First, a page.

Budget-Friendly Beauty Moves

Illustarted by Sydney Hass.
When your wallet’s on the light side, it can be hard to justify spending your hard-earned cash on a haircut, manicure, or even a bottle of nail polish. And, that’s unfortunate, since a stylish new ‘do and freshly painted tips can make you feel like a million bucks.
The truth is, looking your prettiest doesn’t have to cost a pretty penny. With a little planning and some out-of-the-box ideas, you can save some serious cash, giving you and your bank account a much-needed boost. We went to a variety of experts — a dermatologist, hairstylist, colorist, and nail pro—for a roundup of money-saving products and treatments, plus foolproof strategies for making the most of what you already have.
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Keep clicking for some surprising ways to save money on your everyday beauty staples, as well as tips on how to stretch your beauty dollar for all its worth — and then some.
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Illustrated by Sydney Hass.
You may not wash your hair on a daily basis, but chances are, you're using too much product when you do — and that can cost you. "Depending on your hair length, a nickel- to quarter-size dollop of shampoo is enough to get the job done," says Renee Cohen, a senior stylist for Serge Normant at John Frieda Salons in New York City. “Apply it to wet hair, and then hold your head under the shower stream again to maximize the lather.”

Remember that many color-safe formulas are sulfate-free, which won’t result in many satisfying suds at all. So, adding more shampoo to your ration won't solve that bubble deficiency. Use similar restraint with conditioner, she says — applying it only to the ends if hair is fine. For thicker, coarser strands, place it everywhere but the roots, and comb it through hair before rinsing.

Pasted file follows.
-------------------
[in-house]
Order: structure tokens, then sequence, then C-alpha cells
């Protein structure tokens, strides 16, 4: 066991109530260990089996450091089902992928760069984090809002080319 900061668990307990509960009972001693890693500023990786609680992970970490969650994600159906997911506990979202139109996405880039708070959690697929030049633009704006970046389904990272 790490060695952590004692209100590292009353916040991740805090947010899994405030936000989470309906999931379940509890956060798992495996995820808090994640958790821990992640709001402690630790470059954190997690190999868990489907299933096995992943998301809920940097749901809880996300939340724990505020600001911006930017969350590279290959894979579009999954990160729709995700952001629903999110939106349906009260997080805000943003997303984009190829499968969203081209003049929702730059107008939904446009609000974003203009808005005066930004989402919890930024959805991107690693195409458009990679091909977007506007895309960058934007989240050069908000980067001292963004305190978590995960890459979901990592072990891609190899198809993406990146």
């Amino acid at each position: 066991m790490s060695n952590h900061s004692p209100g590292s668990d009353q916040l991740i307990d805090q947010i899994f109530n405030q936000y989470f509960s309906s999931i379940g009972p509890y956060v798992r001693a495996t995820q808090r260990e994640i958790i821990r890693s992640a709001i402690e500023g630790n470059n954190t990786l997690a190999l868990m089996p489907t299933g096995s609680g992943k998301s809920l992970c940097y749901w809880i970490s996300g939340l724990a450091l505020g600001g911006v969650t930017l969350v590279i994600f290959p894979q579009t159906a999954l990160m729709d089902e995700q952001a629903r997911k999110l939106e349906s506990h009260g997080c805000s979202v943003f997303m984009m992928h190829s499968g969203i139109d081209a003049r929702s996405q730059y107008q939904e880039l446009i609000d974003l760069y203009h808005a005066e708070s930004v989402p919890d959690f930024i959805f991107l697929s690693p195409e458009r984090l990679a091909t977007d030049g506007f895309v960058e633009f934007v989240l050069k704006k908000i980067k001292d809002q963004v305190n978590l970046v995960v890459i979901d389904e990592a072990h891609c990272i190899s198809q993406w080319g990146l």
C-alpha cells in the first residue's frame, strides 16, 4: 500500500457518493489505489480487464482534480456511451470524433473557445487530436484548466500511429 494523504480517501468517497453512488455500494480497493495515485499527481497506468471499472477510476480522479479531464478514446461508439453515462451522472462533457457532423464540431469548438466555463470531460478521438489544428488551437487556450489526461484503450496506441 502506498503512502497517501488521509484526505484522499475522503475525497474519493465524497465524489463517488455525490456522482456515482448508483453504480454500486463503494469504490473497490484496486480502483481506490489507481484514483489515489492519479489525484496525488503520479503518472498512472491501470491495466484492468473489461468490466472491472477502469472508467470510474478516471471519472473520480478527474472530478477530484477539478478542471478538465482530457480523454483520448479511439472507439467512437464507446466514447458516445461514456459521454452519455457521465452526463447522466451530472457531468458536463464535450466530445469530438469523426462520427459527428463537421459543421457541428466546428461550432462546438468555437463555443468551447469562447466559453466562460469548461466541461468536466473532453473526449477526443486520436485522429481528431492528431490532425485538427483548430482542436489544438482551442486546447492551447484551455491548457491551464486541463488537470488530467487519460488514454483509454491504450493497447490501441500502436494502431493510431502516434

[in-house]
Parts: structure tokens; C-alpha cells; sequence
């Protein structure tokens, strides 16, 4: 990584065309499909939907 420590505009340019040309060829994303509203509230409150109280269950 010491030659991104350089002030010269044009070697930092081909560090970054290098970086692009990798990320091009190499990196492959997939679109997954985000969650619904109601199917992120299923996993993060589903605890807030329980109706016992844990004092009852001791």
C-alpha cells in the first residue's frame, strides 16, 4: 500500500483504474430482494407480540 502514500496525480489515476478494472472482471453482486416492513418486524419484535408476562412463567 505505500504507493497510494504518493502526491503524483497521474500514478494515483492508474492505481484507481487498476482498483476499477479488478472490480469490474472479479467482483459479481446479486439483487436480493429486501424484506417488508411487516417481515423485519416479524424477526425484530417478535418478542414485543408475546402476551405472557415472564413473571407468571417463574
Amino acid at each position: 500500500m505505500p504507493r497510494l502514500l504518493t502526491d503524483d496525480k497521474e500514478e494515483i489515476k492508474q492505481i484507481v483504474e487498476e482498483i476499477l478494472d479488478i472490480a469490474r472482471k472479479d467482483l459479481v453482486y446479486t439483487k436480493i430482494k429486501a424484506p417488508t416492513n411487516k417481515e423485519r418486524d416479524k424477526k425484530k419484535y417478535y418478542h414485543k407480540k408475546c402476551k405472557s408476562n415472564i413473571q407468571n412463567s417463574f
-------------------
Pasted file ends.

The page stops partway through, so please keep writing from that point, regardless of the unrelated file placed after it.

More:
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Illustrated by Sydney Hass.
“Don’t give up on the lipstick that didn’t look like you expected it to,” says Kimara Ahnert, a New York City-based makeup artist. Layering it over another lip color will not only help it last longer, it will also create a hue that’s more flattering to you. If the lipstick is too light, she recommends coloring in the lip with a pencil first. “If it’s too dark, smooth a clear lip balm over it or a frosted lip color followed by a gloss.”

A face lotion you aren’t loving can be repurposed as a neck, chest, or hand cream. Fragrance coming on too strong? “Lighten it up by mixing it with an unscented body oil or lotion,” says Ahnert. “Dispense some lotion or oil into your hand, add a drop of fragrance, and apply.”
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Illustrated by Sydney Hass.
Being green, it seems, can put a little green in your pocket. MAC’s Back to MAC program allows you trade six empty containers — everything from powder compacts and eyeshadow pans to lipstick tubes — for the lip color of your choice. Returning 10 full-size product containers to a Kiehl’s counter entitles you to a full-size product from its travel collection, while at Lush, five empty black pots used for its Shower Scrubs and Smoothies can be swapped for a free Fresh Face Mask. Stila’s refillable containers are also budget and planet friendly, since going back for seconds means you only have to purchase the color rather than a whole new compact.
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Illustrated by Sydney Hass.